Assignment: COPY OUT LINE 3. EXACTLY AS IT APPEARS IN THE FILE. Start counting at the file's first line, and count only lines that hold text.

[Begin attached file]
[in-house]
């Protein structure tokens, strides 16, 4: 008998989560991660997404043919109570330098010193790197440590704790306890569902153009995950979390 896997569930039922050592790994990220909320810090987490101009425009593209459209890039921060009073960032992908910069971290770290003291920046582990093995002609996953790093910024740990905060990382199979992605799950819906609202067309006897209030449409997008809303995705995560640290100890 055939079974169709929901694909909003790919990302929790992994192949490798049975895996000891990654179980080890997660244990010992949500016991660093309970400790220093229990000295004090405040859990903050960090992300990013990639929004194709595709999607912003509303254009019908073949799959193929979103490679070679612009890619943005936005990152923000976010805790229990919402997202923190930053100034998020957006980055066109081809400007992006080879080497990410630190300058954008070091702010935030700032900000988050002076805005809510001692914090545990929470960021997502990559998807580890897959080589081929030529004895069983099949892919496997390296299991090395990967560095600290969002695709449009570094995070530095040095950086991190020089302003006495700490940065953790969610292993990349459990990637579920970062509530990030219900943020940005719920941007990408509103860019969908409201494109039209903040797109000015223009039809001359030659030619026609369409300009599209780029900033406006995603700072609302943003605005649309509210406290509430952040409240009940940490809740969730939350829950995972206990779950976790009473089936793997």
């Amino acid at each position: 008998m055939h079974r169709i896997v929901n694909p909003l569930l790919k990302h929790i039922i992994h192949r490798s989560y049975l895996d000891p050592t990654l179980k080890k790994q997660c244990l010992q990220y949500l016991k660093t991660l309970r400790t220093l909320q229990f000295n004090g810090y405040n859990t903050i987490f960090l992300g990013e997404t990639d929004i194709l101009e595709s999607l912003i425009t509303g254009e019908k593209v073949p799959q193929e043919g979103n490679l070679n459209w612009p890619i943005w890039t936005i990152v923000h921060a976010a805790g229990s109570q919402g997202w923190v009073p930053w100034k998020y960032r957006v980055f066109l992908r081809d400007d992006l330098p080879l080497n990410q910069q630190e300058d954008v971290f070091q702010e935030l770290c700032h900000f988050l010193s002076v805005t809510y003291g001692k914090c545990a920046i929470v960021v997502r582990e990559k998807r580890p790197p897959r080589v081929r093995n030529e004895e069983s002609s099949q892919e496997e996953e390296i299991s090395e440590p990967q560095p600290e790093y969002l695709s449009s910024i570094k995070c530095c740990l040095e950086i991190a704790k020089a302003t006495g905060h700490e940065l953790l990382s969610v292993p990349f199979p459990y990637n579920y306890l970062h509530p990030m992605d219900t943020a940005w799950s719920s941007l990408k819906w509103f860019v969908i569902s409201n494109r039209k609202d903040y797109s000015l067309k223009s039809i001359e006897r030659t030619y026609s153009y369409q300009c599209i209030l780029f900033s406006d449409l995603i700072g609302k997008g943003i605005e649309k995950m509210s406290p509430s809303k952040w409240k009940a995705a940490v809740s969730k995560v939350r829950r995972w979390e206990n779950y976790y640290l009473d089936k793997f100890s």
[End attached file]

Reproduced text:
């Amino acid at each position: 008998m055939h079974r169709i896997v929901n694909p909003l569930l790919k990302h929790i039922i992994h192949r490798s989560y049975l895996d000891p050592t990654l179980k080890k790994q997660c244990l010992q990220y949500l016991k660093t991660l309970r400790t220093l909320q229990f000295n004090g810090y405040n859990t903050i987490f960090l992300g990013e997404t990639d929004i194709l101009e595709s999607l912003i425009t509303g254009e019908k593209v073949p799959q193929e043919g979103n490679l070679n459209w612009p890619i943005w890039t936005i990152v923000h921060a976010a805790g229990s109570q919402g997202w923190v009073p930053w100034k998020y960032r957006v980055f066109l992908r081809d400007d992006l330098p080879l080497n990410q910069q630190e300058d954008v971290f070091q702010e935030l770290c700032h900000f988050l010193s002076v805005t809510y003291g001692k914090c545990a920046i929470v960021v997502r582990e990559k998807r580890p790197p897959r080589v081929r093995n030529e004895e069983s002609s099949q892919e496997e996953e390296i299991s090395e440590p990967q560095p600290e790093y969002l695709s449009s910024i570094k995070c530095c740990l040095e950086i991190a704790k020089a302003t006495g905060h700490e940065l953790l990382s969610v292993p990349f199979p459990y990637n579920y306890l970062h509530p990030m992605d219900t943020a940005w799950s719920s941007l990408k819906w509103f860019v969908i569902s409201n494109r039209k609202d903040y797109s000015l067309k223009s039809i001359e006897r030659t030619y026609s153009y369409q300009c599209i209030l780029f900033s406006d449409l995603i700072g609302k997008g943003i605005e649309k995950m509210s406290p509430s809303k952040w409240k009940a995705a940490v809740s969730k995560v939350r829950r995972w979390e206990n779950y976790y640290l009473d089936k793997f100890s």